"Two-Dimensional and Three-Dimensional Model Simulations, Measurements, and Interpretation of the Influence of the October 1989 Solar Proton Events [SPEs] on the Middle Atmosphere," C.H. Jackman (Lab. Atmos., NASA-Goddard, Greenbelt MD 20771), M.C. Cerniglia et al., 11,641-11,660. SPEs have been associated with significant ozone loss during several periods over the past 20 years. A two-dimensional model, when used to simulate effects of NOx, predicted lower stratospheric polar ozone decreases of >2% persisting for one and a half years past these SPEs.

"Descent of Long-Lived Trace Gases in the Winter Polar Vortex," J.T. Bacmeister (Naval Res. Lab., Code 7641, Washington DC 20375), M.R. Schoeberl et al., 11,669-11,684. Observations of CH4 and HF from the Halogen Limb Occultation Experiment (HALOE) suggest that vigorous descent occurs with mesospheric values of CH4 evident down to 30 mbar. A highly accurate two-dimensional model advection scheme, coupled with a modern radiation scheme, and parameterized planetary and gravity wave drag algorithms, can produce tracer distributions consistent with HALOE observations.

Item #d95oct43

"The Photoreactivity of Chlorine Dioxide," V. Vaida (Dept. Chem. & Biochem., Univ. Colorado, Boulder CO 80309), J.D. Simon, Science, 268(5216), 1443-1448, June 9, 1995.

Data from laboratory experiments and quantum calculations reveal details of the complex chemistry of OClO. Discusses the potential role of this radical in stratospheric ozone depletion as suggested by the laboratory measurements.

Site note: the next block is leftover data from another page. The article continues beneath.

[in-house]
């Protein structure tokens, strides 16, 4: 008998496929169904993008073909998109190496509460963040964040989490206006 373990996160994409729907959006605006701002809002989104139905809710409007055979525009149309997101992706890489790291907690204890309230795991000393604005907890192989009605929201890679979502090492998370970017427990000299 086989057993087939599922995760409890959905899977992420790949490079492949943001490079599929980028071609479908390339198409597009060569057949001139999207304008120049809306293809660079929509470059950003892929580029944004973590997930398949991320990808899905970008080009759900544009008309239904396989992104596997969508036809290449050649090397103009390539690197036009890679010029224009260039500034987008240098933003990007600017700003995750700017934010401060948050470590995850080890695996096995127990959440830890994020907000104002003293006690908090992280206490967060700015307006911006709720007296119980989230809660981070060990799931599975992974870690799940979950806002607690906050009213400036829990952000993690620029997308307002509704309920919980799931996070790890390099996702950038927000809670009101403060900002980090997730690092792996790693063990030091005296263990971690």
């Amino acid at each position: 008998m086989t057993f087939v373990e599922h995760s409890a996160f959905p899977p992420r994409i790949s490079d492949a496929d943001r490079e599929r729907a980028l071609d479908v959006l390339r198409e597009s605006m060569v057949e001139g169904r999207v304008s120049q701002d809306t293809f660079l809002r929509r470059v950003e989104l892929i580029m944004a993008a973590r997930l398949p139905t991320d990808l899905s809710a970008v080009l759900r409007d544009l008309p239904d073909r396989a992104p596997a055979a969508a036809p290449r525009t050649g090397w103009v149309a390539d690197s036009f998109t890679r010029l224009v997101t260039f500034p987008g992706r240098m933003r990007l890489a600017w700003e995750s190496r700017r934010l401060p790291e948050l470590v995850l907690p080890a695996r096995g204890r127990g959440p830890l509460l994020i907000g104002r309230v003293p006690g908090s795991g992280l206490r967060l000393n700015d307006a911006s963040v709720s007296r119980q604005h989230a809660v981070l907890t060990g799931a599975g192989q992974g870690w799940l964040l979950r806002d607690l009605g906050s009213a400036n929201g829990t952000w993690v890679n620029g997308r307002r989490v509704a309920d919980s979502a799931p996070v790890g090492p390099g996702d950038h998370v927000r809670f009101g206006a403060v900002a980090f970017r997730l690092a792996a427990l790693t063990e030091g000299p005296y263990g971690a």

Item #d95oct44

"A Three-Dimensional General Circulation Model with Coupled Chemistry for the Middle Atmosphere," P.J. Rasch (NCAR, POB 3000, Boulder CO 80307), B.A. Boville, G.P. Brasseur, J. Geophys. Res., 100(D5), 9041-9071, May 20, 1995.

Documents a new model that includes ozone photochemistry and simulates the evolution of 24 chemically reactive gases at 44 levels for 3° latitude and 6° longitude. Presents results for a two-year simulation.

Item #d95oct45

Special section: "Stratospheric Ozone Intercomparison Campaign (STOIC) 1989," J. Geophys. Res., 100(D5), May 20, 1995.

". . .Overview," J.J. Margitan (Jet Propulsion Lab., 4800 Oak Grove Dr., Pasadena CA 91109), R.A. Barnes et al., 9193-9207.

This, and the 11 papers that follow, describe the performance comparison of new instruments with that of established techniques in a "blind" experiment. Examination of the data shows excellent agreement among the techniques, especially in the 20-40 km range.